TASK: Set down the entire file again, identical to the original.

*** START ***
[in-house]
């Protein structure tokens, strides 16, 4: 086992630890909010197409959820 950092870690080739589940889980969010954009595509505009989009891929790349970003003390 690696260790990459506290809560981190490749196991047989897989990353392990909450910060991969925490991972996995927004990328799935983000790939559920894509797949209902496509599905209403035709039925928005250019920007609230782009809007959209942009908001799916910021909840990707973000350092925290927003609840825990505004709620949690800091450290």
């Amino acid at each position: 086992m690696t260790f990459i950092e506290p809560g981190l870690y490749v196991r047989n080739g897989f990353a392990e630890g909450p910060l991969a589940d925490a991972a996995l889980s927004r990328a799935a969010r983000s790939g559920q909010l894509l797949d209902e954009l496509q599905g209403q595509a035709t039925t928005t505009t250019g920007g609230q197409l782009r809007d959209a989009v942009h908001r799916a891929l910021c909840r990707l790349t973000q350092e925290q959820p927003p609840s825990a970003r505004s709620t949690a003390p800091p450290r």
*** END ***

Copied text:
[in-house]
């Protein structure tokens, strides 16, 4: 086992630890909010197409959820 950092870690080739589940889980969010954009595509505009989009891929790349970003003390 690696260790990459506290809560981190490749196991047989897989990353392990909450910060991969925490991972996995927004990328799935983000790939559920894509797949209902496509599905209403035709039925928005250019920007609230782009809007959209942009908001799916910021909840990707973000350092925290927003609840825990505004709620949690800091450290």
């Amino acid at each position: 086992m690696t260790f990459i950092e506290p809560g981190l870690y490749v196991r047989n080739g897989f990353a392990e630890g909450p910060l991969a589940d925490a991972a996995l889980s927004r990328a799935a969010r983000s790939g559920q909010l894509l797949d209902e954009l496509q599905g209403q595509a035709t039925t928005t505009t250019g920007g609230q197409l782009r809007d959209a989009v942009h908001r799916a891929l910021c909840r990707l790349t973000q350092e925290q959820p927003p609840s825990a970003r505004s709620t949690a003390p800091p450290r």